By Dr. Krisel Nagallo

Magnesium is one of the more multifaceted minerals when it comes to health and wellness. Not only does it play an important role in basic metabolic pathways including energy production and hormone conversion, studies demonstrate how suboptimal magnesium levels can play a role in liver detoxification, menstrual cycle, thyroid function, muscle repair, and bone health.

Types of Magnesium

Typically, there are several types of magnesium on the supplement shelf. How do I know which one to take? Below is a quick rundown (in alphabetical order):

  • Magnesium ascorbate: A source of both vitamin C and magnesium, this neutral salt can be moderately absorbed with minimal nausea or bowel movement changes. Unfortunately, this form provides a lower amount of elemental magnesium and there are less clinical trials available – so take it with a grain of salt.
  • Magnesium aspartate: A recent study demonstrated the decreased effect of magnesium on chronic pain and migraine reduction by interacting with the N-methyl-D-aspartate (NMDA) receptors in the brain. The presence of aspartate in the brain is consistent with this form’s higher bioavailability and alludes to its potential to cross the blood-brain barrier.
  • Magnesium citrate: With considerable bioavailability, this form is best used for its mild laxative effect in the treatment of constipation. This from also has the stability to draw water into the intestinal tract to assist with bowel movements.
  • Magnesium glycinate: In this form, magnesium is bound to a complex of glycine and lysine conferring high bioavailability and absorbability so that magnesium can reach various body parts including the extremities that experience muscle cramping. Glycine is also an inhibitory neurotransmitter and can confer a calming effect. An added bonus is that this form has a fairly high amount of elemental magnesium.
  • Magnesium malate: Although this form of magnesium is easily soluble, the availability of elemental magnesium is low. I have seen reputable nutraceutical companies offer magnesium in this form likely because of the benefit malate has on the mitochondria – the energy powerhouse of our cells; moreover, malate is an important step in the Kreb’s cycle – a critical process in cellular metabolism. The silver lining is that this form is best used as a slow-release so a little can go a long way.
  • Magnesium orotate: This form is generally well-absorbed and some studies suggest that orotate confers protection to the cardiovascular system, including regulating blood pressure and irregular heartbeats (cardiac arrhythmias); moreover, this effect is dose dependent so pay attention to the ratio of magnesium when choosing this form.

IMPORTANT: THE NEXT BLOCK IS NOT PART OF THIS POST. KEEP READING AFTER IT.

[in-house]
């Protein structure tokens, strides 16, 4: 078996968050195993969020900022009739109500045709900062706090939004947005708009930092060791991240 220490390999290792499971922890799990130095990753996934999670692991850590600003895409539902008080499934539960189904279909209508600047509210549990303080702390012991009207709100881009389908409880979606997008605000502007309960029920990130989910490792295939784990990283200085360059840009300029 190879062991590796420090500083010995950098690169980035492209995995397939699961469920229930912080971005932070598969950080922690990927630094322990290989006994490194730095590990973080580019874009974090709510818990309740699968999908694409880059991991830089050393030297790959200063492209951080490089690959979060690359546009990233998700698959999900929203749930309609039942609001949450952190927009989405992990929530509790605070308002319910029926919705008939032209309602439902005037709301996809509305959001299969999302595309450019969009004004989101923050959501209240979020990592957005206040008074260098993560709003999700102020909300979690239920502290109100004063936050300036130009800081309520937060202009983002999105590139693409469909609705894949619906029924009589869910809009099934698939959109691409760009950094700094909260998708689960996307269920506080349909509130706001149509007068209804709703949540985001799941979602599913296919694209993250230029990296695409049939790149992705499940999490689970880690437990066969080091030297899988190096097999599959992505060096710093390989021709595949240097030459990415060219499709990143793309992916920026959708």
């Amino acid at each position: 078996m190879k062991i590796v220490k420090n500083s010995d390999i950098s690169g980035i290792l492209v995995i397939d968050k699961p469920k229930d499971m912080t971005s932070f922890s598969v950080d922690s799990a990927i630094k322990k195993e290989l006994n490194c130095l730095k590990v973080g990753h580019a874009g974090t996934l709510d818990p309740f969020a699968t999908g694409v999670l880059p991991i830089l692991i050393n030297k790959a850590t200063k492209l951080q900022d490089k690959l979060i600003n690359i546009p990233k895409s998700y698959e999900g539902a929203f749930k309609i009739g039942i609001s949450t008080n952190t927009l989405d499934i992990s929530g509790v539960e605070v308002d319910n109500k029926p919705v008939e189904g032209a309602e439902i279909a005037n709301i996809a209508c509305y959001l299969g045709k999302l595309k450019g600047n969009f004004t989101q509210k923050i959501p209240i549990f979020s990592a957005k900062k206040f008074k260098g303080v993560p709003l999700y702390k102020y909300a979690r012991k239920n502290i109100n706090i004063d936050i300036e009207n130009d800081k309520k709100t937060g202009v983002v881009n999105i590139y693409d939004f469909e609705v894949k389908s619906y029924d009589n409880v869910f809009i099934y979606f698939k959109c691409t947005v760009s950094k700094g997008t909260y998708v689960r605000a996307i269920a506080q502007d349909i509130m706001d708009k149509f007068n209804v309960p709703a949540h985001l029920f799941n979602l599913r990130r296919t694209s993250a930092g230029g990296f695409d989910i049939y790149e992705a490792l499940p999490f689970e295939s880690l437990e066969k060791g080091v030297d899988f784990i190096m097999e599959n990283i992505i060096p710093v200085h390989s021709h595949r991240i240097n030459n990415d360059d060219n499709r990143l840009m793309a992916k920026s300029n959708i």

• Magnesium oxide: Like magnesium citrate, this form has considerable bioavailability and was often used for the treatment of constipation; however, this form does not endure pH changes as it passes the stomach and pancreas to reach the bowels. This may explain why cramping is often reported by patients who choose this form (or did not know there are different forms available)!
  • Magnesium taurate: This form offers considerable bioavailability so high doses are not needed to ensure a therapeutic dose of magnesium enters systemic circulation. Taurate is a form of the amino acid taurine, which helps relax blood vessels and can act like a relaxing neurotransmitter. This may explain why the research is associating magnesium taurate with migraine treatment and prevention. More recent studies are demonstrating the therapeutic effect of magnesium taurate in elevated blood pressure (hypertension) and cataracts.

Keep in mind that one size does not always fit all and the path to overall well-being is dependent on selecting the right supplements based on the whole picture – not just the symptoms. When in doubt, consult your naturopathic doctor.


1. Bujalska-Zadrozny M, Tatarkiewicz J, Kulik K, Filip M, Naruszewicz M. Magnesium enhances opioid-induced analgesia – what we have learnt in the past decades? Eur J Pharm Sci. 2017 Mar 1;99:113–27.

2. Choudhary, R. & Bodakhe, S.H. Magnesium taurate prevents cataractogenesis via restoration of lenticular oxidative damage and ATPase function in cadmium chloride-induced hypertensive experimental animals. Biomed Pharmacother. 2016 Dec;84:836-844.

3. Lindberg, JS et al. Magnesium bioavailability from magnesium citrate and magnesium oxide. J Am Coll Nutr. 1990 Feb;9(1):48-55.

4. Mathus- Vliegen, FMH et al. Efficacy and Safety of Sodium Picosulfate/Magnesium Citrate for Bowel Preparation in a Physically Disabled Outpatient Population: A Randomized, Endoscopist-Blinded Comparison With Ascorbic Acid-Enriched Polyethylene Glycol Solution Plus Bisacodyl (The PICOMOVI Study). Dis Colon Rectum. 2018 Feb;61(2):239-249.

5. McCarty, MF. Magnesium taurate and fish oil for prevention of migraine. Med Hypothesis 1996

6. Torshin, IY et al. Meta-analysis of clinical trials of cardiovascular effects of magnesium orotate. Ter Arkh. 2015; 87(6):88-97.


Subscribe to my wellness newsletter & get a FREE eBook: "10 Supplements Everyone Should Have."  Plus, get 15% OFF your first order from my new online store! You may unsubscribe at any time.